In 1825, the U.S. government began building a 65-foot lighthouse and keeper’s cottage on Garden Key, to guide ships traveling through this area of tiny islands. In May 1829, Commodore John Rodgers surveyed the area and decided that the series of islands could be an important strategic asset. He recommended that the U.S. should occupy it, before anyone else had the chance.
After 17 years of red tape, construction of a military fort finally began on Garden Key in 1846. It was to be called Fort Jefferson, after former President Thomas Jefferson. The fort’s design included 6 sides, meeting at corner bastions. It was equipped with more than 400 mounted heavy guns, which could be trained on any approaching enemy vessels.
There were living quarters for soldiers and officers and their families, as well as civilian employees and laborers. There were also military prisoners and slaves living there to help construct the fort. During its peak years, there were more than 2,000 people living at the fort.
With the end of the Civil War in 1865, the fort’s population dwindled down to about 1,000 people, with slightly over half of the population made up of military and civilian prisoners. Most of the military prisoners were there for desertion. In July 1865, four civilian prisoners were transferred to the fort after being convicted of conspiracy in the assassination of President Abraham Lincoln. The men were Dr. Samuel Mudd, Edmund Spangler, Samuel Arnold, and Michael O'Laughlen. O'Laughlen had died in prison in 1867, but the other three men were pardoned by President Andrew Johnson and released. In 1869.
Visitors to the fort today are told that Dr. Samuel Mudd was the fort’s most famous prisoner. He was the doctor who set the leg of John Wilkes Booth, who broke it while fleeing the Ford Theatre after assassinating President Lincoln. Booth then stayed the night at Mudd’s house , but it is unclear whether he knew of Booth’s actions or not. Though he was pardoned, his conspiracy conviction was never overturned.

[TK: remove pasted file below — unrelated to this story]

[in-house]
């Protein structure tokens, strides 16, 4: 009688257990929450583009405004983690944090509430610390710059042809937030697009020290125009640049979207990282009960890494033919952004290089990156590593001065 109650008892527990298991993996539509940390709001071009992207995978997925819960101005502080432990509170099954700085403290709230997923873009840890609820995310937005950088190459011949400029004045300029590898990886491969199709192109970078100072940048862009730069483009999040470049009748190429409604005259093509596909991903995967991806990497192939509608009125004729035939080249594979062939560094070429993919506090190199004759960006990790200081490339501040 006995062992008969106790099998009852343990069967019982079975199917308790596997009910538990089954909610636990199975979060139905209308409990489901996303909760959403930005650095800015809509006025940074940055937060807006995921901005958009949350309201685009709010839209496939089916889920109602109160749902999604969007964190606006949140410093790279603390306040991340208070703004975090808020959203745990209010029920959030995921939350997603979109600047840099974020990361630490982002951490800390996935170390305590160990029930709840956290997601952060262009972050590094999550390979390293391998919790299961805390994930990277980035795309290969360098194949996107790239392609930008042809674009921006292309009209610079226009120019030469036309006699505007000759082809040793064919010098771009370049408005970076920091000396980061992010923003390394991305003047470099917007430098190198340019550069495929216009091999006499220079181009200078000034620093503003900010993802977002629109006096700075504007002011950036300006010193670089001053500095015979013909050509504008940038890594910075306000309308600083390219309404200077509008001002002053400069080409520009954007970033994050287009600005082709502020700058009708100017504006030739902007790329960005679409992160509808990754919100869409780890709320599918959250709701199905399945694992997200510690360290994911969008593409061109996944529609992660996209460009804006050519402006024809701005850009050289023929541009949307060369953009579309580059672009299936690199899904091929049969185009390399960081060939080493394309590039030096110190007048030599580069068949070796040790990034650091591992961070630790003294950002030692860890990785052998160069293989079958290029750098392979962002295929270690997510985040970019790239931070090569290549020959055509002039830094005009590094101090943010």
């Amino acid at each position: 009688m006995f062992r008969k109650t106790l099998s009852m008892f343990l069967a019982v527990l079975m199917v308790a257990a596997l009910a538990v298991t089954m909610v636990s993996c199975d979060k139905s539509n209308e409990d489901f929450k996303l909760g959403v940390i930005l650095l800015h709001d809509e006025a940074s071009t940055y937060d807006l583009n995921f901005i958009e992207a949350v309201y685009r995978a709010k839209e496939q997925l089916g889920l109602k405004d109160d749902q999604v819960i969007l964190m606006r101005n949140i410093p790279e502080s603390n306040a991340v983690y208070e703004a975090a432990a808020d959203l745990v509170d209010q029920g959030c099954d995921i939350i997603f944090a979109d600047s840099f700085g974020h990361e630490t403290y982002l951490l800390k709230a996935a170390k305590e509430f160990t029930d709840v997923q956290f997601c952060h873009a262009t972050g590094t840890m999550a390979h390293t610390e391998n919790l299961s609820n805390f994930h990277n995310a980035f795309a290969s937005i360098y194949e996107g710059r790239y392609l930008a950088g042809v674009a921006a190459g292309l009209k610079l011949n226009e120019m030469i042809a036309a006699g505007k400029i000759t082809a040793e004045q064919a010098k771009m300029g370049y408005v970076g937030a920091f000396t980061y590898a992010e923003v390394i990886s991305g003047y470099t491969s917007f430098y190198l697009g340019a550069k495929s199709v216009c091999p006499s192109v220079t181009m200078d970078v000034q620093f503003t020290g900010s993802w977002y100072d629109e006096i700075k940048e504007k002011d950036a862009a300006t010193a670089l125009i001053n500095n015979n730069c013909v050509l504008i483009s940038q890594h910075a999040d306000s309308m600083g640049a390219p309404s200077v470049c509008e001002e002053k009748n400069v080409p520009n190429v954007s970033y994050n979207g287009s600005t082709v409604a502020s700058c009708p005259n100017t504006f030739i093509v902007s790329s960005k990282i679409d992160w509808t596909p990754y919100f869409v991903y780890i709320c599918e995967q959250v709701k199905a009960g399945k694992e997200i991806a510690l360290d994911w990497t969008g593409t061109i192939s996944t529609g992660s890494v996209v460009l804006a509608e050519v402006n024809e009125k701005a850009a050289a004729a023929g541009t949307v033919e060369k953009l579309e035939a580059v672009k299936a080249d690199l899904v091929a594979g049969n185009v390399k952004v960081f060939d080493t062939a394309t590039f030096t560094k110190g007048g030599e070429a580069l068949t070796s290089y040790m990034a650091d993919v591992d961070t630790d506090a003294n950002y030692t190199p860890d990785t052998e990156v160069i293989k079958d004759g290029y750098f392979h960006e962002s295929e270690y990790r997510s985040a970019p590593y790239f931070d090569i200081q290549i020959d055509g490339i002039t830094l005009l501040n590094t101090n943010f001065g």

By 1888, Fort Jefferson was no longer desired as a military outpost, particularly since the maintenance cost was very high due to hurricanes and the corrosive salt air. The fort was transferred to the Marine Hospital Service to be used as a quarantine station. Then in 1908, President Theodore Roosevelt designated the site a native bird refuge.
In 1935, President Franklin D. Roosevelt visiting the area and named it the Fort Jefferson National Monument. In 1970, it was listed on the Register of National Historic Places. Then in 1992, the entire Dry Tortugas area was named a National Park. (Learn about the State & National Parks in Miami.)
Today, many people visit the Dry Tortugas National Park every year, with Fort Jefferson as the main focal point. It is a haven for bird-watchers, with nearly 300 different species present. Seven species are found here frequently and nest within the park. They include the Sooty Tern, Brown Noddy, Brown Pelican, Magnificent Frigatebird, Masked Booby, Roseate Tern, and Mourning Dove.
If you’d like to visit Fort Jefferson, it is accessible by private boat, charter boat, or seaplane. There are ferries and seaplanes that travel to the island daily. Find out more in our Dry Tortugas National Park Visitors Guide.
Dry Tortugas National Park Contact Info
- Address: P.O. Box 6208, Key West, FL 33041
- Phone: 305-242-7700
- Hours: Open year-round during daylight hours.
- Web Site: http://www.nps.gov/drto/index.htm